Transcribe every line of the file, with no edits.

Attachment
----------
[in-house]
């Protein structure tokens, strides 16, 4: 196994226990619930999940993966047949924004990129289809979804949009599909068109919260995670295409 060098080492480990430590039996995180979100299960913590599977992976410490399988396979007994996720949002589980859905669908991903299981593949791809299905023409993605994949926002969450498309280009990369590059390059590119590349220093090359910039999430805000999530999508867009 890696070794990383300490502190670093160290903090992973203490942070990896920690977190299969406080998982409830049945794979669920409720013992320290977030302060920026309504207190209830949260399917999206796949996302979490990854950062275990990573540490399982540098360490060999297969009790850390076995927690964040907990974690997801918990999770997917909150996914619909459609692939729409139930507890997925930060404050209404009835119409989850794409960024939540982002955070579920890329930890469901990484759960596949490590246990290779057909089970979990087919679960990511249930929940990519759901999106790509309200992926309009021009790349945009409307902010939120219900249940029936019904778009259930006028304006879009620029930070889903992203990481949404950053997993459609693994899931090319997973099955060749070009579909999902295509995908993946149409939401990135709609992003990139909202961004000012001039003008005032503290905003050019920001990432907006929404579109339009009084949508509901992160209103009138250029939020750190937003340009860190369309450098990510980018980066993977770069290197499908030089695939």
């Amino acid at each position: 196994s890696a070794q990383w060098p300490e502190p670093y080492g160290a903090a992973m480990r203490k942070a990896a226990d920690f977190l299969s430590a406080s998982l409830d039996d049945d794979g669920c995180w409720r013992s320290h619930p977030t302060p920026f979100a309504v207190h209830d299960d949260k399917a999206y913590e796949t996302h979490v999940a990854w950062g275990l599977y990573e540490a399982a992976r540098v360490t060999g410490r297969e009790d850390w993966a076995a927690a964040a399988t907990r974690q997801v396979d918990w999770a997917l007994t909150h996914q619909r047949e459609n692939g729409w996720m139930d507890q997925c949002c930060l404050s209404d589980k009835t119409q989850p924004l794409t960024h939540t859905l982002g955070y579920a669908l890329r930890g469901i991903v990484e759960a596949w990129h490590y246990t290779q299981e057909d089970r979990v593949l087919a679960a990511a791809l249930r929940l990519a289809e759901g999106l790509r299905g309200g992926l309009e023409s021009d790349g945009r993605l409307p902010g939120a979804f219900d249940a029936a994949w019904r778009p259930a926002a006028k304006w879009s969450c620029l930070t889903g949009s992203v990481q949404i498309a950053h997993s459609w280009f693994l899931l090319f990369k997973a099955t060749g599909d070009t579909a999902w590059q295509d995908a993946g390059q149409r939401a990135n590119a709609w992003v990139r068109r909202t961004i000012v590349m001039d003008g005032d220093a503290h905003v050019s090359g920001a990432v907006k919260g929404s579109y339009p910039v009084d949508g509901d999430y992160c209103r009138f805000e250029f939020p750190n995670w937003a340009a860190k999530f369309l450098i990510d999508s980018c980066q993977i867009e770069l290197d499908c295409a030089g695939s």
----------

[in-house]
């Protein structure tokens, strides 16, 4: 196994226990619930999940993966047949924004990129289809979804949009599909068109919260995670295409 060098080492480990430590039996995180979100299960913590599977992976410490399988396979007994996720949002589980859905669908991903299981593949791809299905023409993605994949926002969450498309280009990369590059390059590119590349220093090359910039999430805000999530999508867009 890696070794990383300490502190670093160290903090992973203490942070990896920690977190299969406080998982409830049945794979669920409720013992320290977030302060920026309504207190209830949260399917999206796949996302979490990854950062275990990573540490399982540098360490060999297969009790850390076995927690964040907990974690997801918990999770997917909150996914619909459609692939729409139930507890997925930060404050209404009835119409989850794409960024939540982002955070579920890329930890469901990484759960596949490590246990290779057909089970979990087919679960990511249930929940990519759901999106790509309200992926309009021009790349945009409307902010939120219900249940029936019904778009259930006028304006879009620029930070889903992203990481949404950053997993459609693994899931090319997973099955060749070009579909999902295509995908993946149409939401990135709609992003990139909202961004000012001039003008005032503290905003050019920001990432907006929404579109339009009084949508509901992160209103009138250029939020750190937003340009860190369309450098990510980018980066993977770069290197499908030089695939």
């Amino acid at each position: 196994s890696a070794q990383w060098p300490e502190p670093y080492g160290a903090a992973m480990r203490k942070a990896a226990d920690f977190l299969s430590a406080s998982l409830d039996d049945d794979g669920c995180w409720r013992s320290h619930p977030t302060p920026f979100a309504v207190h209830d299960d949260k399917a999206y913590e796949t996302h979490v999940a990854w950062g275990l599977y990573e540490a399982a992976r540098v360490t060999g410490r297969e009790d850390w993966a076995a927690a964040a399988t907990r974690q997801v396979d918990w999770a997917l007994t909150h996914q619909r047949e459609n692939g729409w996720m139930d507890q997925c949002c930060l404050s209404d589980k009835t119409q989850p924004l794409t960024h939540t859905l982002g955070y579920a669908l890329r930890g469901i991903v990484e759960a596949w990129h490590y246990t290779q299981e057909d089970r979990v593949l087919a679960a990511a791809l249930r929940l990519a289809e759901g999106l790509r299905g309200g992926l309009e023409s021009d790349g945009r993605l409307p902010g939120a979804f219900d249940a029936a994949w019904r778009p259930a926002a006028k304006w879009s969450c620029l930070t889903g949009s992203v990481q949404i498309a950053h997993s459609w280009f693994l899931l090319f990369k997973a099955t060749g599909d070009t579909a999902w590059q295509d995908a993946g390059q149409r939401a990135n590119a709609w992003v990139r068109r909202t961004i000012v590349m001039d003008g005032d220093a503290h905003v050019s090359g920001a990432v907006k919260g929404s579109y339009p910039v009084d949508g509901d999430y992160c209103r009138f805000e250029f939020p750190n995670w937003a340009a860190k999530f369309l450098i990510d999508s980018c980066q993977i867009e770069l290197d499908c295409a030089g695939s």